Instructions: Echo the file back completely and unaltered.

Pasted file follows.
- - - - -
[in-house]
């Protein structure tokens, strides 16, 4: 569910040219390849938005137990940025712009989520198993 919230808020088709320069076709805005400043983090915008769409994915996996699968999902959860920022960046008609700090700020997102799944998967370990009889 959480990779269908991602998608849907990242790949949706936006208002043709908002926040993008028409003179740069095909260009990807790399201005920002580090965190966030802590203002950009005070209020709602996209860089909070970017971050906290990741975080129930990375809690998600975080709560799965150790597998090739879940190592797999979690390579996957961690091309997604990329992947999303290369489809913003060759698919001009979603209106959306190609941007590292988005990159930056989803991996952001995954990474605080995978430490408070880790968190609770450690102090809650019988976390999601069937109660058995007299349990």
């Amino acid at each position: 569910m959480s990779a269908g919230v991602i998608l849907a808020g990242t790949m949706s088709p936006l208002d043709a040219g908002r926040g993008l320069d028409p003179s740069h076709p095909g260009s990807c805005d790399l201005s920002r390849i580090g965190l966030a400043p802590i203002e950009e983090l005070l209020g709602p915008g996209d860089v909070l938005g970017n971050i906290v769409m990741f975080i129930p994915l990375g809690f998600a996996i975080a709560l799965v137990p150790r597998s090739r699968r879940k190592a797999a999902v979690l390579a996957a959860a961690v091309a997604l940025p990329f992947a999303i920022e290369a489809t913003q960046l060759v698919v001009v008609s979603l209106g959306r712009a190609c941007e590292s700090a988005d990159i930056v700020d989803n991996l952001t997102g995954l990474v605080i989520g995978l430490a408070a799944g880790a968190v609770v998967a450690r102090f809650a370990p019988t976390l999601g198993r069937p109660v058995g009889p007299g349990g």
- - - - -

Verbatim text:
[in-house]
């Protein structure tokens, strides 16, 4: 569910040219390849938005137990940025712009989520198993 919230808020088709320069076709805005400043983090915008769409994915996996699968999902959860920022960046008609700090700020997102799944998967370990009889 959480990779269908991602998608849907990242790949949706936006208002043709908002926040993008028409003179740069095909260009990807790399201005920002580090965190966030802590203002950009005070209020709602996209860089909070970017971050906290990741975080129930990375809690998600975080709560799965150790597998090739879940190592797999979690390579996957961690091309997604990329992947999303290369489809913003060759698919001009979603209106959306190609941007590292988005990159930056989803991996952001995954990474605080995978430490408070880790968190609770450690102090809650019988976390999601069937109660058995007299349990």
């Amino acid at each position: 569910m959480s990779a269908g919230v991602i998608l849907a808020g990242t790949m949706s088709p936006l208002d043709a040219g908002r926040g993008l320069d028409p003179s740069h076709p095909g260009s990807c805005d790399l201005s920002r390849i580090g965190l966030a400043p802590i203002e950009e983090l005070l209020g709602p915008g996209d860089v909070l938005g970017n971050i906290v769409m990741f975080i129930p994915l990375g809690f998600a996996i975080a709560l799965v137990p150790r597998s090739r699968r879940k190592a797999a999902v979690l390579a996957a959860a961690v091309a997604l940025p990329f992947a999303i920022e290369a489809t913003q960046l060759v698919v001009v008609s979603l209106g959306r712009a190609c941007e590292s700090a988005d990159i930056v700020d989803n991996l952001t997102g995954l990474v605080i989520g995978l430490a408070a799944g880790a968190v609770v998967a450690r102090f809650a370990p019988t976390l999601g198993r069937p109660v058995g009889p007299g349990g």